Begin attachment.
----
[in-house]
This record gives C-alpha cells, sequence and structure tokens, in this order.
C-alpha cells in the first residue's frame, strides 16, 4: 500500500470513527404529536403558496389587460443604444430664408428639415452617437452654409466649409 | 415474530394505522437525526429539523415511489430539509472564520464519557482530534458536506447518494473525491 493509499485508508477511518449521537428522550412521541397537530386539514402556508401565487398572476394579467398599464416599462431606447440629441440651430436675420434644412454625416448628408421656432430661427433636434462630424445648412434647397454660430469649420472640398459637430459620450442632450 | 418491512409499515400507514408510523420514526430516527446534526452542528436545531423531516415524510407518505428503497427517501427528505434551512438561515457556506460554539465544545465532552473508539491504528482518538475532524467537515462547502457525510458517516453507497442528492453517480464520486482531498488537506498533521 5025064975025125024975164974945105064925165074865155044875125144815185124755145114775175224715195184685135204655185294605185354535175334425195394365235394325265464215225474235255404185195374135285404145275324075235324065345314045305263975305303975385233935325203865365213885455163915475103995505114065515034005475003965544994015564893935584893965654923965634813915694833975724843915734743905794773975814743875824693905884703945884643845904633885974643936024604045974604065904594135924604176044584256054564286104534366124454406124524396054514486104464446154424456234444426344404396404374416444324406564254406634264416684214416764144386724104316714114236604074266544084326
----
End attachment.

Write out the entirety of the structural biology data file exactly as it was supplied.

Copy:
[in-house]
This record gives C-alpha cells, sequence and structure tokens, in this order.
C-alpha cells in the first residue's frame, strides 16, 4: 500500500470513527404529536403558496389587460443604444430664408428639415452617437452654409466649409 | 415474530394505522437525526429539523415511489430539509472564520464519557482530534458536506447518494473525491 493509499485508508477511518449521537428522550412521541397537530386539514402556508401565487398572476394579467398599464416599462431606447440629441440651430436675420434644412454625416448628408421656432430661427433636434462630424445648412434647397454660430469649420472640398459637430459620450442632450 | 418491512409499515400507514408510523420514526430516527446534526452542528436545531423531516415524510407518505428503497427517501427528505434551512438561515457556506460554539465544545465532552473508539491504528482518538475532524467537515462547502457525510458517516453507497442528492453517480464520486482531498488537506498533521 5025064975025125024975164974945105064925165074865155044875125144815185124755145114775175224715195184685135204655185294605185354535175334425195394365235394325265464215225474235255404185195374135285404145275324075235324065345314045305263975305303975385233935325203865365213885455163915475103995505114065515034005475003965544994015564893935584893965654923965634813915694833975724843915734743905794773975814743875824693905884703945884643845904633885974643936024604045974604065904594135924604176044584256054564286104534366124454406124524396054514486104464446154424456234444426344404396404374416444324406564254406634264416684214416764144386724104316714114236604074266544084326